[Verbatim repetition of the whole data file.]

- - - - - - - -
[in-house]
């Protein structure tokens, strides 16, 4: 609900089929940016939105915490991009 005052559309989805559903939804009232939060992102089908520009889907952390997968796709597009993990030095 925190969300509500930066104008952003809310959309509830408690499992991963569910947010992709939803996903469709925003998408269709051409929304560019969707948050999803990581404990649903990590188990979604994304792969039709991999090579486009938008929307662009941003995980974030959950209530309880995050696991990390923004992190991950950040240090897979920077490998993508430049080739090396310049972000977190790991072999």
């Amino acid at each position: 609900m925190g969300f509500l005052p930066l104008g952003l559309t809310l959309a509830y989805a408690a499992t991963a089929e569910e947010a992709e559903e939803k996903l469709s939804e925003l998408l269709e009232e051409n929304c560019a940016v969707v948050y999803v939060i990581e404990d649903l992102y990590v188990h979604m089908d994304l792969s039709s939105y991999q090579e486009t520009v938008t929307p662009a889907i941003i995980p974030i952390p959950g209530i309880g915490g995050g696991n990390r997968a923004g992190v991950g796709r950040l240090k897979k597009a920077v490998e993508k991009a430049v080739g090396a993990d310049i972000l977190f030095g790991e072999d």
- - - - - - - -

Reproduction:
[in-house]
């Protein structure tokens, strides 16, 4: 609900089929940016939105915490991009 005052559309989805559903939804009232939060992102089908520009889907952390997968796709597009993990030095 925190969300509500930066104008952003809310959309509830408690499992991963569910947010992709939803996903469709925003998408269709051409929304560019969707948050999803990581404990649903990590188990979604994304792969039709991999090579486009938008929307662009941003995980974030959950209530309880995050696991990390923004992190991950950040240090897979920077490998993508430049080739090396310049972000977190790991072999």
């Amino acid at each position: 609900m925190g969300f509500l005052p930066l104008g952003l559309t809310l959309a509830y989805a408690a499992t991963a089929e569910e947010a992709e559903e939803k996903l469709s939804e925003l998408l269709e009232e051409n929304c560019a940016v969707v948050y999803v939060i990581e404990d649903l992102y990590v188990h979604m089908d994304l792969s039709s939105y991999q090579e486009t520009v938008t929307p662009a889907i941003i995980p974030i952390p959950g209530i309880g915490g995050g696991n990390r997968a923004g992190v991950g796709r950040l240090k897979k597009a920077v490998e993508k991009a430049v080739g090396a993990d310049i972000l977190f030095g790991e072999d």